This Neoclassical structure is one of the best-known landmarks of Berlin and Germany.
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gate - The design is based on the Propylaea, the gateway of the Acropolis in Athens, Greece. It was originally named the Gate of Peace.
statue - It depicts Victoria, the goddess of victory, on a chariot drawn by four horses. The 5-metre-tall statue that adorns the top of the Brandenburg Gate was designed by Johann Gottfried Schadow. The figure originally depicted the goddess of peace.
gatehouses - The Brandenburg Gate was one of many gates within the Berlin Customs Wall. In the gatehouses today there are sculptures of the gods Mars and Minerva.
columned halls - Originally there were gatehouses on both sides of the Gate for customs and excise officers. After becoming obsolete, they were replaced by open, columned halls by Heinrich Strack, matching the style of the of the Gate itself.
passageways - The pillars of the Brandenburg Gate form five passageways. The central passageway is wider than the other four; it was designed for royal carriages. The ones at both sides were used by pedestrians.
columns - The Brandenburg Gate is supported by twelve 15-metre-high Doric columns. The columns have a diameter of 1.75 metres at the base. Interestingly, the column shafts are fluted in Ionic style.
attic - An architectural element typical of Renaissance and Neoclassical architecture; a low wall above the cornice of a classical façade. It is decorated with reliefs depicting the triumphal procession of Eirene, the goddess of peace.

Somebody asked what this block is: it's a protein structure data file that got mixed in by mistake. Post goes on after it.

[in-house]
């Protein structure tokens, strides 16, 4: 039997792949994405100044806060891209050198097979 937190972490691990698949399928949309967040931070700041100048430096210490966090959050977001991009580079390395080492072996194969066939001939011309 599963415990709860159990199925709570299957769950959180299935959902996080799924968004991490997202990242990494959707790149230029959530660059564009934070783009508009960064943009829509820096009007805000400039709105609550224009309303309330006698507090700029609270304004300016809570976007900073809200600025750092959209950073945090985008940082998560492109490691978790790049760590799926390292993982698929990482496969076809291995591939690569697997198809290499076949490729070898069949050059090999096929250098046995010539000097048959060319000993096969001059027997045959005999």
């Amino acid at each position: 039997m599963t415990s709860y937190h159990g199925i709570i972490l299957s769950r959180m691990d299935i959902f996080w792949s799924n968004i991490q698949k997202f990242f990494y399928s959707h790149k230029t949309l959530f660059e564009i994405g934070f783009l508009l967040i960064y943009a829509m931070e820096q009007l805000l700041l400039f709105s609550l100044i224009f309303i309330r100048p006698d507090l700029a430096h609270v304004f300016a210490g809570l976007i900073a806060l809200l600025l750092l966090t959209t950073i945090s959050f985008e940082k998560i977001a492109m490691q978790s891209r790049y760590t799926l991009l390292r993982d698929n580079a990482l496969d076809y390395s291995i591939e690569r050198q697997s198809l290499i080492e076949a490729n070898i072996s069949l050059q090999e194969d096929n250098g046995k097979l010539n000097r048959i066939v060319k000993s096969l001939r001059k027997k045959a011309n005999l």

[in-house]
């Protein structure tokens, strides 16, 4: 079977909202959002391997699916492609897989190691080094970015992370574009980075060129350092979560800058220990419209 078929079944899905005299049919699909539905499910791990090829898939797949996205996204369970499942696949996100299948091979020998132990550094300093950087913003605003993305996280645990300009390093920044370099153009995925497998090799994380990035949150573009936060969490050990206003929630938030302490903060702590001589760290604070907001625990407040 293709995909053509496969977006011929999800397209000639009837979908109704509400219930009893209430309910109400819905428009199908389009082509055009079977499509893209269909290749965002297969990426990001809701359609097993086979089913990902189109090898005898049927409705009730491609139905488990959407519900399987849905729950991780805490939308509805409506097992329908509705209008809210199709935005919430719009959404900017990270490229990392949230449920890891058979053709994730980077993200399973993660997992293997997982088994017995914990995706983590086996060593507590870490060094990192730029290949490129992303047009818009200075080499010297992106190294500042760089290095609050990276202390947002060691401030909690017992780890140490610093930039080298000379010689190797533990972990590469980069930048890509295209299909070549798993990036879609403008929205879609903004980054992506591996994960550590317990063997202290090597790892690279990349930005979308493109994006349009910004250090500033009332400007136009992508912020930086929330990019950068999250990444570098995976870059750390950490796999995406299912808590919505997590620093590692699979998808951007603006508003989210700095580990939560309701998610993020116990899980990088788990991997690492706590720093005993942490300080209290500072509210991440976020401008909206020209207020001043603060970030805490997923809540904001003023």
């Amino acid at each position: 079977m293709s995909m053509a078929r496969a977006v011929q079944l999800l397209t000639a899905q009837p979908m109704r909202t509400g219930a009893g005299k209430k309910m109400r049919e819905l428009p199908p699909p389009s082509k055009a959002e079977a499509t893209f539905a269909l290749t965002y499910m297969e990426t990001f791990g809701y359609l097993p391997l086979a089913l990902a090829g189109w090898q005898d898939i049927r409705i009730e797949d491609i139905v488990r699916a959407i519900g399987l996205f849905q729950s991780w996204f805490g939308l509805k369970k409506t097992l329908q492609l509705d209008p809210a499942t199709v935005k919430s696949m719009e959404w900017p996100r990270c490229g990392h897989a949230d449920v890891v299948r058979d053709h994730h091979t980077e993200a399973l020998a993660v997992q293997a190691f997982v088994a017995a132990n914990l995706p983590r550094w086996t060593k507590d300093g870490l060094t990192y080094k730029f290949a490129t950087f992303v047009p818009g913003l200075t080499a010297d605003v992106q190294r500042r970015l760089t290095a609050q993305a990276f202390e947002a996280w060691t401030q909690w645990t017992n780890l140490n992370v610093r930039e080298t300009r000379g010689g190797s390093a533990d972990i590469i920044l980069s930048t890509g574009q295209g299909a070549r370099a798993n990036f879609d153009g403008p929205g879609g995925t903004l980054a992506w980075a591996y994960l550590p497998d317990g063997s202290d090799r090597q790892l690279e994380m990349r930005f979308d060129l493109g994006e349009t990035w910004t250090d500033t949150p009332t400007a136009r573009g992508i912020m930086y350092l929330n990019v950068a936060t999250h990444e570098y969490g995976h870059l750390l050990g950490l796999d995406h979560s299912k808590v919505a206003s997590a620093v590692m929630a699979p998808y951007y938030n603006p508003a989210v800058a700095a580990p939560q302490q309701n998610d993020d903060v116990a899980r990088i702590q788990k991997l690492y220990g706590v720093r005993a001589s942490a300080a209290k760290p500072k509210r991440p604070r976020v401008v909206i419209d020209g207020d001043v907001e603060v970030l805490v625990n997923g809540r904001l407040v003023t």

statue - It depicts Victoria, the Roman goddess of victory, on a chariot drawn by four horses. The 5-metre-tall statue that adorns the top of the Brandenburg Gate was designed by Johann Gottfried Schadow. The figure originally depicted Eirene, the goddess of peace.
reliefs - The inner surfaces of the archways are decorated with reliefs showing, among other things, the deeds of Hercules.
Victoria - The winged goddess of victory, known as Nike in Greek mythology and Victoria in Roman mythology.
quadriga - An ancient war chariot drawn by four horses. The goddess of victory is depicted riding into the city and bringing peace.
Iron Cross - This symbol originates from the cross symbol of the Medieval Teutonic Order which was founded in 1190; it was also the emblem of Prussian king Frederick the Great. In the Kingdom of Prussia, it was one of the highest military decorations, established by King Frederick William III in 1813. Today it is used as the symbol of the Bundeswehr, the modern German armed forces. The goddess originally carried an olive wreath, the symbol of peace, which was later replaced by an Iron Cross surrounded by an oak wreath, with a Prussian eagle sitting on it, in order to emphasise the new role of the Brandenburg Gate as a Prussian triumphal arch.
Prussian eagle - The eagle had traditionally symbolised courage, strength and immortality. It was also considered to be the 'king of the skies' and messenger of the gods. It became a symbol of power and strength in ancient Rome, where it was associated with Jupiter, while in Greek mythology to Zeus, and in Germanic mythology with Odin. It was one of the military and royal symbols of the Roman Empire, then of the Frankish Empire and the Holy Roman Empire. Its importance further increased in the Kingdom of Prussia. Today it is featured on the coat of arms of Germany.
The Brandenburg Gate is located in Berlin, the capital of Germany. It was commissioned by Prussian King Frederick William II. The gate was designed by Carl Gotthard Langhans and built between 1788 and 1791.
The Neoclassical design of the gate is based on the Propylaea, the gateway to the Acropolis in Athens, Greece. It was built from sandstone. The gate is supported by twelve Doric columns that form five openings. The interior of the openings and the attic adorning the top of the gate were decorated with reliefs.
The central piece of the structure is the statue placed above the attic. This 5-metre-tall statue depicts Victoria, the winged goddess of victory on a chariot drawn by four horses, called a quadriga.
Today, the Brandenburg Gate is one of the most important landmarks in Berlin and Germany. It has witnessed numerous historic events – historic both for Europe and the entire world.